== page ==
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anxiety, anticipatory tension or vague dread persisting in the absence of a specific threat. In contrast to fear, which is a realistic reaction to actual danger, anxiety is generally related to an unconscious threat. Physiological symptoms of anxiety include increases in pulse rate and blood pressure, accelerated breathing rates, perspiration, muscular tension, dryness of the mouth, and diarrhea. Freud postulated that anxiety was a result of repressed, pent-up sexual energy, but later came to view it as a danger signal alerting the ego to excessive stimulation and causing repression. Anxiety disorders include observable, overt anxiety, as well as phobias and other conditions where a defense mechanism has been set up to disguise the anxiety from both the sufferer and the observer. In generalized anxiety, the individual experiences long-term anxiety with no explanation for its cause; such a condition may be called free-floating, since it is not linked to a specific stimulus. Panic disorder involves sudden anxiety attacks which are manifested in heart palpitations, shortness of breath, or fainting. The individual with a phobic disorder can identify the stimulus that causes anxiety: such stimuli as enclosed space, heights, and crowds become imbued with greatly exaggerated anxiety and are carefully avoided by the phobic individual. Obsessive-compulsive disorders (OCD) are characterized by obsessions (mental quandries) and compulsions (physical actions) that engage the individual excessively. Extreme anxiety may be experienced if the person does not carry out the compulsion or attempts to ignore the obsession. Post-traumatic stress disorder occurs when an individual has recurrent dreams, flashbacks, or panic attacks after a particularly traumatic experience.


See D. F. Klein, Anxiety (1987); D. H. Barlow, Anxiety and Its Disorders (1988); S. J. Rachman, Fear and Courage (1990).

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What does it mean when you dream about anxiety?

Worries, fears, and apprehension that may have been discounted or banished from one’s mind often find expression in dreams of anxiety.

The Dream Encyclopedia, Second Edition © 2009 Visible Ink Press®. All rights reserved.


A physiological and mental state of apprehension and fear of something unknown to the conscious.
McGraw-Hill Dictionary of Scientific & Technical Terms, 6E, Copyright © 2003 by The McGraw-Hill Companies, Inc.


Psychol a state of intense apprehension or worry often accompanied by physical symptoms such as shaking, intense feelings in the gut, etc., common in mental illness or after a very distressing experience
Collins Discovery Encyclopedia, 1st edition © HarperCollins Publishers 2005


Experiencing much anxiety in your dream state may be related to your current difficulties and everyday life. Gaps may exist between the way things are and the way you would like them to be. Older interpretation books suggest that when you dream about anxiety, the contrary is true and that your worries will be lessened. However, always keep the compensatory nature of dreams in mind. If you are not feeling anxiety during the day, it could be that you are ignoring it and that it will appear in your dream. Therefore, look at the details of your dream and attempt to identify the anxiety-provoking situations in your daily life.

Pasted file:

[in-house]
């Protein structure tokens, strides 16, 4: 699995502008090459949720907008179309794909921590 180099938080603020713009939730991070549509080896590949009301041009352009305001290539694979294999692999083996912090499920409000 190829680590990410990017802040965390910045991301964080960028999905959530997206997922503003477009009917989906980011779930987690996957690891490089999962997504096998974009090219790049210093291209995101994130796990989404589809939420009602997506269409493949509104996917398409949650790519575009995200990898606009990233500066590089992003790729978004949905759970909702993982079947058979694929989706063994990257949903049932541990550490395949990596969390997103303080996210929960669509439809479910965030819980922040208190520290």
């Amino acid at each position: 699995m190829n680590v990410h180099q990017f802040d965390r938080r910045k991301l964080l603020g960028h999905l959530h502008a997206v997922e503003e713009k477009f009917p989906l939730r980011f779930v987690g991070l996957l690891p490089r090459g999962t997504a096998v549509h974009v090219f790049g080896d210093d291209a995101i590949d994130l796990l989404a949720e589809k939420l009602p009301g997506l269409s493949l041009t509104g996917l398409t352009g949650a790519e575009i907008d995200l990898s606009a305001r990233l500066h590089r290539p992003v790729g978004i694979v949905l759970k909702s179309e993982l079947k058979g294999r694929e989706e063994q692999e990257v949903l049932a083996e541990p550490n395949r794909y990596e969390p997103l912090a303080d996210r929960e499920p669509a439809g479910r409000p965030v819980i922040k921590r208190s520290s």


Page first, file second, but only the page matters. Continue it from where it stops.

Bedside Dream Dictionary by Silvana Amar Copyright © 2007 by Skyhorse Publishing, Inc.
References in periodicals archive ?
et al (2017) studied correlation between quality of life and death anxiety among 132 cardiovascular patients.
The results suggested that the higher the ego integrity, the lower is the death anxiety. Similarly, other researches on ego integrity and death anxiety also showed identical results (Kim, 2008; Neimeyer, 2007).
Some researchers have aimed to explain death anxiety, and others have attempted to determine if any relationships exist between death anxiety and different personality factors (Buzzanga, Miller, Perne, Sander, & Davis, 1989).
Clear and compelling reasons exist for the translation of the ASDA into the Farsi language and the study of its psychometric properties in order to investigate the cultural, ethnic, and sociodemographic factors that can influence the intensity of death anxiety in Iran.
Over the years, there has been a considerable amount of psychological research focussed on death anxiety.1-3,8,12
Tools such as Templer's Death Anxiety Scale(TDAS), [13] the Collett Lester Fear of Death Scale(CLFOD), [14] the Spanish Death Anxiety Inventory(SDAI), [15] and the Arabic Scale of Death Anxiety(ASDA), [16] have been developed and demonstrate adequate reliability and validity.
Data collection has been done using a survey form, death anxiety scale, state and trait anxiety scale.
IAT D scores were not correlated with age, depression, hopelessness, psychological flexibility, belief in the afterlife, or death anxiety (all ps> .05; see Table 4).
Arabic Death Anxiety Scale (ASDA) was developed and validated by Abdel-Khalek in 2004 on the basis of the rationale that there are concepts related to death and afterdeath that are specific to Muslim populations.
Caregivers who experience death anxiety have anxious thoughts or feelings when thinking about or talking about death and/or the dying process, or when interacting with someone who is dying (Lehto & Stein, 2009; Mallet, Jurs, Price, & Slenker, 1991; Tomer, 1994).
There were studies of death anxiety in Iranian nurses for example [13-16], one study of reasons for fearing death using Reasons for Death Fear Scale (RDFS), one study of death concern and death obsession using Death Concerns Scale (DCS), and Death Obsession Scale (DOS) in Iranian nurses [17-18], but there has been no study using the Death Depression Scale (DDS) in Iran amongst nurses.